Volume-sensitive chloride and potassium currents were studied, using the whole-cell clamp technique, in cultured wild-type mouse proximal convoluted tubule (PCT) epithelial cells and compared with those measured in PCT cells from null mutant kcne1 −/− mice. In wild-type PCT cells in primary culture, a Cl− conductance activated by cell swelling was identified. The initial current exhibited an outwardly rectifying current-voltage (I-V) relationship, whereas steady-state current showed decay at depolarized membrane potentials. The ion selectivity was I− > Br− > Cl− >> gluconate. This conductance was sensitive to 1 mM 4,4′-Diisothiocyanostilbene-2,2′-disulfonic acid (DIDS), 0.1 mM 5-nitro-2-(3-phenylpropylamino)benzoic acid (NPPB) and 1 mM diphenylamine-2-carboxylate (DPC). Osmotic stress also activated K+ currents. These currents are time-independent, activated at depolarized potentials, and inhibited by 0.5 mM quinidine, 5 mM barium, and 10 µM clofilium but are insensitive to 1 mM tetraethylammonium (TEA), 10 nM charybdotoxin (CTX), and 10 µM 293B. In contrast, the null mutation of kcne1 completely impaired volume-sensitive chloride and potassium currents in PCT. The transitory transfection of kcne1 restores both Cl− and K+ swelling-activated currents, confirming the implication of KCNE1 protein in the cell-volume regulation in PCT cells in primary cultures.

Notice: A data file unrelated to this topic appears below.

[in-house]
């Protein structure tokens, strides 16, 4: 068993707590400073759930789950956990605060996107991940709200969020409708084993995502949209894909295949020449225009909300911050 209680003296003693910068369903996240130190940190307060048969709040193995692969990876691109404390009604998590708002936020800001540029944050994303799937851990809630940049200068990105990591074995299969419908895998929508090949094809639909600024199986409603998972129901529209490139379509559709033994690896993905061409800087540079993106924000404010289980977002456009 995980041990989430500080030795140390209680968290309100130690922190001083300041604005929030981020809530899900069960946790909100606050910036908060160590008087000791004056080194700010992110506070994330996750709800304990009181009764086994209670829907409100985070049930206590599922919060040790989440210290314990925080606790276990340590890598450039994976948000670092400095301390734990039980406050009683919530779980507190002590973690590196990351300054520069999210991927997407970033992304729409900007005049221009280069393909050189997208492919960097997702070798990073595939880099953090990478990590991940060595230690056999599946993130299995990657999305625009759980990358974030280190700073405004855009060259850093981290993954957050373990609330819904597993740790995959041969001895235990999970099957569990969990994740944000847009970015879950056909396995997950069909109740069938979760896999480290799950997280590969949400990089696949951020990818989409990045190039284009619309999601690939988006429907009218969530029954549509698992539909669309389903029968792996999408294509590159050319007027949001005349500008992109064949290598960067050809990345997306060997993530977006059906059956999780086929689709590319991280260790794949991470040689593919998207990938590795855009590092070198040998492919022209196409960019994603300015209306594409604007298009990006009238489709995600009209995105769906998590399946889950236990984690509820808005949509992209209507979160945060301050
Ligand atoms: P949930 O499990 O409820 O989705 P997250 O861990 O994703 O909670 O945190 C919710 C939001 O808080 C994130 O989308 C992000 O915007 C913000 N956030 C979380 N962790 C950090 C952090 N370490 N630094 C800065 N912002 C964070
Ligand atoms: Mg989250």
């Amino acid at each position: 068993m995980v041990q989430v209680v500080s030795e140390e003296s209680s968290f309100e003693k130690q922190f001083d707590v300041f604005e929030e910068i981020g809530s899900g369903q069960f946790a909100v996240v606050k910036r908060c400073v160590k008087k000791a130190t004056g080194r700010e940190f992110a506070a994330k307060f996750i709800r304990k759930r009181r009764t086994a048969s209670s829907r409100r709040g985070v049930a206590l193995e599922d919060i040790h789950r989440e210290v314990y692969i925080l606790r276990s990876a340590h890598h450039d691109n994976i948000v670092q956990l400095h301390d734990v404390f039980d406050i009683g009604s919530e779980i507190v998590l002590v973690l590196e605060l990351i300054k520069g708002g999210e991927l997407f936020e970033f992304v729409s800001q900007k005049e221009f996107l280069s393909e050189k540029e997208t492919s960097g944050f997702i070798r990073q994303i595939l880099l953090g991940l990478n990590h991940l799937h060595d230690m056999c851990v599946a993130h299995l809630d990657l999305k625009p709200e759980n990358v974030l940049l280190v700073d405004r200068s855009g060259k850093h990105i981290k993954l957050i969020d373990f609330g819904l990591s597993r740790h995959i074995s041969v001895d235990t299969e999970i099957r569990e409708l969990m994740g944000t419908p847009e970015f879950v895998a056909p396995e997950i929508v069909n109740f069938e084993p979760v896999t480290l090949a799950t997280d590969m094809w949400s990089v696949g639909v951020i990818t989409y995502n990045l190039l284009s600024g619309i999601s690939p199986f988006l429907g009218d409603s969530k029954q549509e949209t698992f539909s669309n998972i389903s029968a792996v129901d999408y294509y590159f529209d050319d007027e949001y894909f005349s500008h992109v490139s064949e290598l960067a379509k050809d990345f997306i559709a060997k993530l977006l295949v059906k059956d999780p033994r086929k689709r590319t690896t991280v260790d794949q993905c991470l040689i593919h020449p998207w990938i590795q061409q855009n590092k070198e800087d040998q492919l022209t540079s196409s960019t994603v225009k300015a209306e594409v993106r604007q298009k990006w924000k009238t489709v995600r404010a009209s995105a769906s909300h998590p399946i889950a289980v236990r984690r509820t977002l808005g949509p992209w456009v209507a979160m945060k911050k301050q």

The Journal of Membrane Biology – Springer Journals
Published: Jun 1, 2003
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